A whole organ or a whole lump is removed. Some types of tumors (such as lymphoma, a cancer of the lymphocyte blood cells) have to be examined by excision of the whole organ (eg. Lymph nodes in case of Lymphoma) to allow an accurate diagnosis, enlarged
Excisional biopsy of the whole breast lumps is encouraged by doctors to ensure diagnostic accuracy. Some organs, such as the spleen, are dangerous if removed partly, as they are very vascular organ and found to bleed excessively hence, whole organ is removed.
Only a portion of the lump is removed surgically. This type of biopsy is most commonly used for tumors of the soft tissues (muscle, fat, connective tissue) to distinguish benign conditions from malignant soft tissue tumors, called sarcomas.
This is probably the most commonly performed type of biopsy.
It is done with the help of a fiber-optic endoscope (light, flexible tube) which the doctor inserts into the gastrointestinal tract (alimentary tract endoscopy), urinary bladder (cystoscopy), abdominal cavity (laparoscopy), joint cavity (arthroscopy), mid-portion of the chest (mediastinoscopy), or trachea and bronchial system (laryngoscopy and bronchoscopy), either through a natural body orifice or a small surgical incision.
The doctor can directly visualize an abnormal area on the lining of the organ which is diseased and cut it into tiny bits of tissue with forceps attached to a long cable that runs inside the endoscope.
A colposcopy-directed biopsy uses a colposcope, which is a special microscope used for examining the cervix. The cervix is the lower part of the uterus that connects to the vagina;
This is a gynecological procedure that typically is used to evaluate a patient who has had an abnormal Pap Smear.
Stereotactic biopsy is used when abnormal tissue is present at a depth which cannot be seen or felt directly, the technique uses 3D effects and depth usually seen by the use of special X-ray such as CT scan.
It is often used when abnormalities are found on X-ray tests, mammography or a CT scan.
Fine Needle Aspiration
This is an extremely simple technique. A syringe with 22 gauge needle which is used to give routine injections is inserted into a lump (tumor), and a few tens to thousands of cells are drawn up (aspirated) into a syringe. The cells are smeared on a slide, stained, and examined under a microscope by the pathologist.
Tumors of deep, hard-to-get-to structures (pancreas, lung, and liver, for instance) are especially good candidates for FNAC, as the only other way to sample them is with major surgery.
Such FNAC procedures are typically done by a surgeon or radiologist under guidance using ultrasound or computed tomography (CT scan) and require no anesthesia, sometimes local anesthesia.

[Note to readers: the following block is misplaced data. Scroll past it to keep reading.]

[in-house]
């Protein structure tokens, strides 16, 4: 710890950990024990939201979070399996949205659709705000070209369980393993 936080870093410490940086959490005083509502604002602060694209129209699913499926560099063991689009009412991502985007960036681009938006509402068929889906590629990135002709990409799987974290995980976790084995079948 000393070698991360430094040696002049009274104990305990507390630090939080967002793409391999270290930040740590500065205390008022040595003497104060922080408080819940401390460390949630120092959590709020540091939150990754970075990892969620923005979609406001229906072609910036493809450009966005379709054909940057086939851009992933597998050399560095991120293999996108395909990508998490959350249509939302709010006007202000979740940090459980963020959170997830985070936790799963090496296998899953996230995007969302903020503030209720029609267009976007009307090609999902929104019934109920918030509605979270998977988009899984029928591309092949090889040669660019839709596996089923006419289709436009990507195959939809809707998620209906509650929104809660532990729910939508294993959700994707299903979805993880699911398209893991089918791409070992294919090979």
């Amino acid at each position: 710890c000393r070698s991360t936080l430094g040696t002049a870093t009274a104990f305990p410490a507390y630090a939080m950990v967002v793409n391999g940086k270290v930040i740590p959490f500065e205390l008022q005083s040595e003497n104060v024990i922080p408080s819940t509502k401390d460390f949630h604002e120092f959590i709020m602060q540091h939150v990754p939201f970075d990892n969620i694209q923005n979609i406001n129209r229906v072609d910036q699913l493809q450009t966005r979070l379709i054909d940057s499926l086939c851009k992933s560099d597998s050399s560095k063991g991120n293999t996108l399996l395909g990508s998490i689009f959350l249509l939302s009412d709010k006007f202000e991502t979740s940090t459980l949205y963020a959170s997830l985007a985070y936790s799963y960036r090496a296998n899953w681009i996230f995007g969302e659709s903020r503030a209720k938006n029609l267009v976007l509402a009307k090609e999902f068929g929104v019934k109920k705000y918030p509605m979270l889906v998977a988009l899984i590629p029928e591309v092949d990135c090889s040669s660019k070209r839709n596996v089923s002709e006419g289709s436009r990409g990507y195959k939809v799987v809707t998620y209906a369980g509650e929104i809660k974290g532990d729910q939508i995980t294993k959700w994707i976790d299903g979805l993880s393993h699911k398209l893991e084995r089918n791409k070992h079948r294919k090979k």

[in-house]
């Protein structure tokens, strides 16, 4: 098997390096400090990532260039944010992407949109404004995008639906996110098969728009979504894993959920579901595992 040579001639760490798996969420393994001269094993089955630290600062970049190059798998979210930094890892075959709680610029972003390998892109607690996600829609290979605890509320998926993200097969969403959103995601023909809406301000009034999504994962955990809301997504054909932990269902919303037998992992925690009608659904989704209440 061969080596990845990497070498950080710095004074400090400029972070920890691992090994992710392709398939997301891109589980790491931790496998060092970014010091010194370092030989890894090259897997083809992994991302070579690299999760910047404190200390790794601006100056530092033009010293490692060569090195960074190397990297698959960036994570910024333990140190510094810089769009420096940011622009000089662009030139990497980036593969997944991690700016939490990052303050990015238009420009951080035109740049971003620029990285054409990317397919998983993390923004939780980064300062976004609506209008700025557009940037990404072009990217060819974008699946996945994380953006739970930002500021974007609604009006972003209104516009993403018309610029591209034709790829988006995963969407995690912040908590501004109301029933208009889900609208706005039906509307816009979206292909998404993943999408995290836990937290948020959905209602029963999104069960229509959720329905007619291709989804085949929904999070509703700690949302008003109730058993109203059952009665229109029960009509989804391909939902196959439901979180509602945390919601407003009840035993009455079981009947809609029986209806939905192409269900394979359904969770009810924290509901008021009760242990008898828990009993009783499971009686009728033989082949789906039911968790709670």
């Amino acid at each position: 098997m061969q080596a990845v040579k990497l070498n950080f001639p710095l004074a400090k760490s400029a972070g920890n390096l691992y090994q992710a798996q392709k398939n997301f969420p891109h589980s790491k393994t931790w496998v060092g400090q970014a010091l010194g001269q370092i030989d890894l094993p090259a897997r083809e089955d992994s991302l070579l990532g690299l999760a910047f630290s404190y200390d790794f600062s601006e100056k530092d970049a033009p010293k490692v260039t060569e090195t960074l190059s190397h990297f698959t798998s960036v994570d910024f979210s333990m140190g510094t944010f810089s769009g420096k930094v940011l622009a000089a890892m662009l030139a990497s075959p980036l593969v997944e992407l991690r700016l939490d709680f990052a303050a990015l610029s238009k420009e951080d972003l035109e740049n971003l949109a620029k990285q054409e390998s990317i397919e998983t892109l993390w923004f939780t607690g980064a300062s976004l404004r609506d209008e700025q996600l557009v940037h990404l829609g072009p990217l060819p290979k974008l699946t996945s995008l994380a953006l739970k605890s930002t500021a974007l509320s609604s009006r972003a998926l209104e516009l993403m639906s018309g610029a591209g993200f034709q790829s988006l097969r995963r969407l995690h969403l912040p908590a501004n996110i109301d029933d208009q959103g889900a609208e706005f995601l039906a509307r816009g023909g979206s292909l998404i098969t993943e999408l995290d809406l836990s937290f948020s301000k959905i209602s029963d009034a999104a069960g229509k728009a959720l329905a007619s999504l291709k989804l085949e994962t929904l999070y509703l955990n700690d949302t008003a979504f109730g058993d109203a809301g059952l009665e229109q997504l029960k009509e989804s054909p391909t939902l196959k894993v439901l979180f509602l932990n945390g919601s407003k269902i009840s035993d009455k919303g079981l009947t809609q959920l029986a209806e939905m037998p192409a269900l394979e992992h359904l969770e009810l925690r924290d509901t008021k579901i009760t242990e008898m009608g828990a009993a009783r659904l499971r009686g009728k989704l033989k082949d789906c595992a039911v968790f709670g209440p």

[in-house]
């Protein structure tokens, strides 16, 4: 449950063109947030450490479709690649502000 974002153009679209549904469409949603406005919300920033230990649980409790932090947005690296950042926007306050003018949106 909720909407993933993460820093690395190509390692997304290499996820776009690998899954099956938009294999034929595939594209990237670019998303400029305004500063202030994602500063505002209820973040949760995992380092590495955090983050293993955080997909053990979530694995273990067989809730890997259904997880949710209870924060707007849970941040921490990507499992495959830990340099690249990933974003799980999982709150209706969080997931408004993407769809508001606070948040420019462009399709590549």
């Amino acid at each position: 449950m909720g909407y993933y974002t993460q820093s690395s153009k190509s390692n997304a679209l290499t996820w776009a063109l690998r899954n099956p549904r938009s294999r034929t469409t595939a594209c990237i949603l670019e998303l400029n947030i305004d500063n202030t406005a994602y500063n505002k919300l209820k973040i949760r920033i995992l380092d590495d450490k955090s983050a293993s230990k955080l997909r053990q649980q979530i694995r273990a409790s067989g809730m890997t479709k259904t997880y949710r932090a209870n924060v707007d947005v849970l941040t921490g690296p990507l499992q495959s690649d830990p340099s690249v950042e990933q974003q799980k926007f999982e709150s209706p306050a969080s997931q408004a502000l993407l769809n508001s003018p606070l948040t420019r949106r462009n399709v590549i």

Thyroid lumps are also excellent candidates for FNAC diagnosis. A diagnosis can often be rendered in a few minutes.
This technique is typically used by dermatologists to sample skin rashes and small masses.
After a local anesthetic is injected, a biopsy punch, which is basically a small size cutter (3 or 4 mm in diameter), is used to cut out a cylindrical piece of skin.
The hole is closed with a suture and heals with minimal scarring.
Computed Tomography - Guided Biopsy
Computed tomography (CT) is a process that images anatomic information from a cross-sectional plane of the body by placing the patient into the CT scanner.
As mentioned under Stereotactic biopsy, CT scan is a good X-ray device to take biopsies from tissue depths. CT is used in order to guide the needle to the site of the biopsy and to provide rapid and precise localization of the needle.
This procedure enables the physician to see the target area clearly and help to ensure that the tissue being removed is from the target lesion. CT can also help in characterize the tumor and aid in the estimation of malignancy.
The yield of positive and accurate tissue biopsy is much higher from CT scan compared to X-rays.
Magnetic Resonance - Guided Biopsy
Like CT scan, Magnetic Resonance imaging helps the doctor to place the core needle accurately in suspicious area to remove the small, cylindrical-shaped tissue sample.
The procedure requires only topical anesthetic application and it leaves little to no scaring.
Taking a breast biopsy guided in real-time by magnetic resonance (MR) imaging is the latest development and an important advance in diagnosing breast cancer.
MR-guided breast biopsy is usually a preferred alternative to surgical biopsy. This streamlines the diagnostic process and in some cases makes it possible to biopsy suspicious tissue that would otherwise have been very difficult to target.
It is used when ultrasound or mammogram (stereotactic) guided biopsy is not appropriate because the area of concern is not well seen by mammogram or ultrasound.